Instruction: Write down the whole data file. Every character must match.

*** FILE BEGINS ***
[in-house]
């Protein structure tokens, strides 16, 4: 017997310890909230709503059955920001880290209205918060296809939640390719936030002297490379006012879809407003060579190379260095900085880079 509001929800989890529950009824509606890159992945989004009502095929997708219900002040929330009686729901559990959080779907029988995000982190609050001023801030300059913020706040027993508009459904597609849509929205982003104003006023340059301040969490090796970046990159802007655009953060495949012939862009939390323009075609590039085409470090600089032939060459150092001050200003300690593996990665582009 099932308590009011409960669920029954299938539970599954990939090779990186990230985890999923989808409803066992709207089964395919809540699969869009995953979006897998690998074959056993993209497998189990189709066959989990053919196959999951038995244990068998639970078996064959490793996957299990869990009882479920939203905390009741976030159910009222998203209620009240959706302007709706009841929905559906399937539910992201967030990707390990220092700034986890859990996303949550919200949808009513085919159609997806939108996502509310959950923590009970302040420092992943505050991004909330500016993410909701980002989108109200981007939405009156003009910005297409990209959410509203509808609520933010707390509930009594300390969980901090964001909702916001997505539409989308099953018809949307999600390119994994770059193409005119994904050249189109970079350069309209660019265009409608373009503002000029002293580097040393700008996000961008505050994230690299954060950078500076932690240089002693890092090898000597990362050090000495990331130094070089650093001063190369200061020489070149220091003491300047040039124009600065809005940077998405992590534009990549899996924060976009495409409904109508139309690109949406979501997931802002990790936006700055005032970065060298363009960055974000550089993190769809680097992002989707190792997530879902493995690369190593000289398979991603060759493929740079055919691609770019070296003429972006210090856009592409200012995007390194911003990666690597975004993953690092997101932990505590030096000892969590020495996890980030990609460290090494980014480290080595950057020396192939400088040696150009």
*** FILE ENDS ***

[in-house]
């Protein structure tokens, strides 16, 4: 017997310890909230709503059955920001880290209205918060296809939640390719936030002297490379006012879809407003060579190379260095900085880079 509001929800989890529950009824509606890159992945989004009502095929997708219900002040929330009686729901559990959080779907029988995000982190609050001023801030300059913020706040027993508009459904597609849509929205982003104003006023340059301040969490090796970046990159802007655009953060495949012939862009939390323009075609590039085409470090600089032939060459150092001050200003300690593996990665582009 099932308590009011409960669920029954299938539970599954990939090779990186990230985890999923989808409803066992709207089964395919809540699969869009995953979006897998690998074959056993993209497998189990189709066959989990053919196959999951038995244990068998639970078996064959490793996957299990869990009882479920939203905390009741976030159910009222998203209620009240959706302007709706009841929905559906399937539910992201967030990707390990220092700034986890859990996303949550919200949808009513085919159609997806939108996502509310959950923590009970302040420092992943505050991004909330500016993410909701980002989108109200981007939405009156003009910005297409990209959410509203509808609520933010707390509930009594300390969980901090964001909702916001997505539409989308099953018809949307999600390119994994770059193409005119994904050249189109970079350069309209660019265009409608373009503002000029002293580097040393700008996000961008505050994230690299954060950078500076932690240089002693890092090898000597990362050090000495990331130094070089650093001063190369200061020489070149220091003491300047040039124009600065809005940077998405992590534009990549899996924060976009495409409904109508139309690109949406979501997931802002990790936006700055005032970065060298363009960055974000550089993190769809680097992002989707190792997530879902493995690369190593000289398979991603060759493929740079055919691609770019070296003429972006210090856009592409200012995007390194911003990666690597975004993953690092997101932990505590030096000892969590020495996890980030990609460290090494980014480290080595950057020396192939400088040696150009």